• "There is a range of evidence on the influences of demographic variables and implementation quality on program effectiveness. Therefore, standard implementation models available, such as SAFE training practices (Durlak et al., 2010), can prove useful. Ultimately, when combining the potential for adverse program effects with a wide range of possible participant and implementation influences, a rigorous and robust evaluation is critical. "
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    ABSTRACT: A randomized controlled trial was used to evaluate the effects of a prosocial behavior after-school program called Mate-Tricks for 9- and 10-year-old children and their parents living in an area of significant socioeconomic disadvantage. The children were randomly assigned to an intervention (n=220) or a control group (n=198). Children were compared on measures of prosocial behavior, antisocial behavior, and related outcome measures. The trial found adverse effects on four outcomes among the intervention group compared to the control group: antisocial behavior increased on two different measures (d=0.20) and (d=0.18), childreported liberal parenting increased (d=0.16), and child reported authoritarian parenting also increased (d=0.20). In addition, parental participation was significantly associated with several program outcomes. It was concluded, that group based after-school behavior programs may have the potential to cause iatrogenic effects and must be designed, piloted, evaluated and implemented with a high degree of care.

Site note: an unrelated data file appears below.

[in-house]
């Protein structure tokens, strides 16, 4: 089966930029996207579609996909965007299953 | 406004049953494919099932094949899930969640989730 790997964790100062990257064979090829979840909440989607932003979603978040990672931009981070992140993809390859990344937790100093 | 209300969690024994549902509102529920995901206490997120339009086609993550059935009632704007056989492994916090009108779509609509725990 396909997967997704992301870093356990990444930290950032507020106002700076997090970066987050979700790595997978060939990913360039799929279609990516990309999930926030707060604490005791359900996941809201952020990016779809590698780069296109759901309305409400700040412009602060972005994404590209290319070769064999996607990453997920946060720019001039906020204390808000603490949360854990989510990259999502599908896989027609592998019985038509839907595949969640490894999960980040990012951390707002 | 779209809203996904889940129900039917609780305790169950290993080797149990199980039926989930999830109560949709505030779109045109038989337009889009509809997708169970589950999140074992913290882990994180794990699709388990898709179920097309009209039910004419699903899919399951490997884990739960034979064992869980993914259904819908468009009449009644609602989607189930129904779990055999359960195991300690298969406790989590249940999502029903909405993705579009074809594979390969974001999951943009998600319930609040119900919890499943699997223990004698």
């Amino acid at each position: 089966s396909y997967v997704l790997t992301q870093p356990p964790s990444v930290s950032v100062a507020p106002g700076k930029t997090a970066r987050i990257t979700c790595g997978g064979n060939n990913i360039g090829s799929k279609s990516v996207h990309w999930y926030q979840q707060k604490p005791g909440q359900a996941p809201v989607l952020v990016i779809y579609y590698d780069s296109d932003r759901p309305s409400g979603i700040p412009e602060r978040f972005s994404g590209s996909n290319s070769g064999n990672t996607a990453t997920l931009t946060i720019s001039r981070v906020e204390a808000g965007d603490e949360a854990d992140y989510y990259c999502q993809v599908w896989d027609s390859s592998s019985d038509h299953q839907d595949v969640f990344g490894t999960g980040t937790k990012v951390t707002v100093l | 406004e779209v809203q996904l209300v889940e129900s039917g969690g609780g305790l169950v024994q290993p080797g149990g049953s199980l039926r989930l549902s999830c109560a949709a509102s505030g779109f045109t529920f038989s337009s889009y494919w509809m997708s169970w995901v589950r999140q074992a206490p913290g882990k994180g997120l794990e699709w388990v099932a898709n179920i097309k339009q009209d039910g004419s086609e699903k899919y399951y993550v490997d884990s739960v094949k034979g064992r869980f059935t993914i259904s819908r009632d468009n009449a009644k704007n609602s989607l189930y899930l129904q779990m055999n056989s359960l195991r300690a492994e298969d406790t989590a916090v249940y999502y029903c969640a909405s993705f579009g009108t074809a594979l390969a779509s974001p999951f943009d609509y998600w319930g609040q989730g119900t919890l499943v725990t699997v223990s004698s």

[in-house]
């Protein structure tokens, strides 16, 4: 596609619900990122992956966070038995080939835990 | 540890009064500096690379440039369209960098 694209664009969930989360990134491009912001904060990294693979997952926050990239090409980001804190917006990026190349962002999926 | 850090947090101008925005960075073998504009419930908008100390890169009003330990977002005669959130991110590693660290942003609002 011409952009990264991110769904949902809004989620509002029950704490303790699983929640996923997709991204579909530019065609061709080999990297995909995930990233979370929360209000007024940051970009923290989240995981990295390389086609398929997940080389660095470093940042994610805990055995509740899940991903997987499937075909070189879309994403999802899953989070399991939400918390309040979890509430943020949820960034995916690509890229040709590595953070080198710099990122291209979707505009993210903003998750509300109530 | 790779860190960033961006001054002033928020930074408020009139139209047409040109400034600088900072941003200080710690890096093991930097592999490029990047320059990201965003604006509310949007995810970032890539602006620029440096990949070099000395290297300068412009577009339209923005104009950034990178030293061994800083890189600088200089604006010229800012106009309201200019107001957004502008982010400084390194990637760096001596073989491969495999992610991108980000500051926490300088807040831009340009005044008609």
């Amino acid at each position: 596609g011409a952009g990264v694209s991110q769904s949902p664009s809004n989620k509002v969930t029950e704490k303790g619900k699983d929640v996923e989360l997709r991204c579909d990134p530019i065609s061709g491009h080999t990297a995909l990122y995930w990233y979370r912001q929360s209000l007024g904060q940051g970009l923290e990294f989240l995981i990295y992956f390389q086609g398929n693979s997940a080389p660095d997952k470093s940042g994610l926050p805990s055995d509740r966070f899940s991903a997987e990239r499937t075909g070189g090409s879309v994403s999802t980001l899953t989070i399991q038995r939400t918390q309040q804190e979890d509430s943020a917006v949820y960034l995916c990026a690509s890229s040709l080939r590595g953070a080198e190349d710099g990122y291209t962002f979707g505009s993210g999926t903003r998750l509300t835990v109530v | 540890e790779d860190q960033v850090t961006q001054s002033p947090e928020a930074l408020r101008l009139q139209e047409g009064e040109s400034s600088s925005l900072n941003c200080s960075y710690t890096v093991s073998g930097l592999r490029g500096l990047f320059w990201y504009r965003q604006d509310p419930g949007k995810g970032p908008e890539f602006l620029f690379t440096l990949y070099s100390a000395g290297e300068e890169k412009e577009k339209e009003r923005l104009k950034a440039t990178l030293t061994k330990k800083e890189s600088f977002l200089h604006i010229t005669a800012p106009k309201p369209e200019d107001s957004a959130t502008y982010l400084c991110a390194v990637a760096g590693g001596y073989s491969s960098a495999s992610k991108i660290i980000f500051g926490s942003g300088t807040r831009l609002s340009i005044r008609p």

The Elementary School Journal 08/2015; 116(1):000-000. DOI:10.1086/683102 · 1.17 Impact Factor
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    • "Perhaps, it is not unsupervised time with peers, per se, but the lack of organized activities that is linked to substance use. Organized activities, in contrast, is an OST context that theorists [8] [9] have identified as promoting positive youth development. Critical aspects of organized activities such as sports, arts, and community service clubs are opportunities for enrichment and challenge, supportive relationships with adult leaders, positive peer networks, and a chance for choice and voice [3]. "
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    ABSTRACT: High levels of adolescent substance use are linked to lower academic achievement, reduced schooling, and delinquency. We assess four types of out-of-school time (OST) contexts-unsupervised time with peers, sports, organized activities, and paid employment-in relation to tobacco, alcohol, and marijuana use at the end of high school. Other research has examined these OST contexts in isolation, limiting efforts to disentangle potentially confounded relations. Longitudinal data from the National Institute of Child Health and Human Development Study of Early Child Care and Youth Development (N = 766) examined associations between different OST contexts during high school and substance use at the end of high school. Unsupervised time with peers increased the odds of tobacco, alcohol, and marijuana use, whereas sports increased the odds of alcohol use and decreased the odds of marijuana use. Paid employment increased the odds of tobacco and alcohol use. Unsupervised time with peers predicted increased amounts of tobacco, alcohol, and marijuana use, whereas sports predicted decreased amounts of tobacco and marijuana use and increased amounts of alcohol use at the end of high school. Although unsupervised time with peers, sports, and paid employment were differentially linked to the odds of substance use, only unsupervised time with peers and sports were significantly associated with the amounts of tobacco, alcohol, and marijuana use at the end of high school. These findings underscore the value of considering OST contexts in relation to strategies to promote adolescent health. Reducing unsupervised time with peers and increasing sports participation may have positive impacts on reducing substance use. Copyright © 2015 Society for Adolescent Health and Medicine. Published by Elsevier Inc. All rights reserved.
    Journal of Adolescent Health 08/2015; DOI:10.1016/j.jadohealth.2015.07.003 · 3.61 Impact Factor